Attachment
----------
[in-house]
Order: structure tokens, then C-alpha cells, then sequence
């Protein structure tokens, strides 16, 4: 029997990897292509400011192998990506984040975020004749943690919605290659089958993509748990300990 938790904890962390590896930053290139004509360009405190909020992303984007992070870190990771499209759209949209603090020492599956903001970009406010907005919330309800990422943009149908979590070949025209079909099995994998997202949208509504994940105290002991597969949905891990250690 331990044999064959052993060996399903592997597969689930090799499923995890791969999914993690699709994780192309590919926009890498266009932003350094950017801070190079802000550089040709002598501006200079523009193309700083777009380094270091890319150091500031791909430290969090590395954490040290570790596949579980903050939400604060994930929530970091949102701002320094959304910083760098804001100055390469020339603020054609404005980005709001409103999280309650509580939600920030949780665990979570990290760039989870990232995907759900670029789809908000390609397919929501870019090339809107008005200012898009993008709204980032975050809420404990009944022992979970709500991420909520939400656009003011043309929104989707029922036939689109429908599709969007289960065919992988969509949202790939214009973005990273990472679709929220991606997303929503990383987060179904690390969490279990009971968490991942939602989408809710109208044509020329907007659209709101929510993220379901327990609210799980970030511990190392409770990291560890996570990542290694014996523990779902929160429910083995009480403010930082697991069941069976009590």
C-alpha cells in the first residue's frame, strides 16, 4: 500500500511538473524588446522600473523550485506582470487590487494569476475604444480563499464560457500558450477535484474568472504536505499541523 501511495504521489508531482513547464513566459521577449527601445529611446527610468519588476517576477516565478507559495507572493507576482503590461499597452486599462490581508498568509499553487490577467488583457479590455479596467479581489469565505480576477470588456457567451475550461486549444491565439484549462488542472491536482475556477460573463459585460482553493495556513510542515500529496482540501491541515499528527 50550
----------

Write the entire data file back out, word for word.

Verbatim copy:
[in-house]
Order: structure tokens, then C-alpha cells, then sequence
């Protein structure tokens, strides 16, 4: 029997990897292509400011192998990506984040975020004749943690919605290659089958993509748990300990 938790904890962390590896930053290139004509360009405190909020992303984007992070870190990771499209759209949209603090020492599956903001970009406010907005919330309800990422943009149908979590070949025209079909099995994998997202949208509504994940105290002991597969949905891990250690 331990044999064959052993060996399903592997597969689930090799499923995890791969999914993690699709994780192309590919926009890498266009932003350094950017801070190079802000550089040709002598501006200079523009193309700083777009380094270091890319150091500031791909430290969090590395954490040290570790596949579980903050939400604060994930929530970091949102701002320094959304910083760098804001100055390469020339603020054609404005980005709001409103999280309650509580939600920030949780665990979570990290760039989870990232995907759900670029789809908000390609397919929501870019090339809107008005200012898009993008709204980032975050809420404990009944022992979970709500991420909520939400656009003011043309929104989707029922036939689109429908599709969007289960065919992988969509949202790939214009973005990273990472679709929220991606997303929503990383987060179904690390969490279990009971968490991942939602989408809710109208044509020329907007659209709101929510993220379901327990609210799980970030511990190392409770990291560890996570990542290694014996523990779902929160429910083995009480403010930082697991069941069976009590």
C-alpha cells in the first residue's frame, strides 16, 4: 500500500511538473524588446522600473523550485506582470487590487494569476475604444480563499464560457500558450477535484474568472504536505499541523 501511495504521489508531482513547464513566459521577449527601445529611446527610468519588476517576477516565478507559495507572493507576482503590461499597452486599462490581508498568509499553487490577467488583457479590455479596467479581489469565505480576477470588456457567451475550461486549444491565439484549462488542472491536482475556477460573463459585460482553493495556513510542515500529496482540501491541515499528527 50550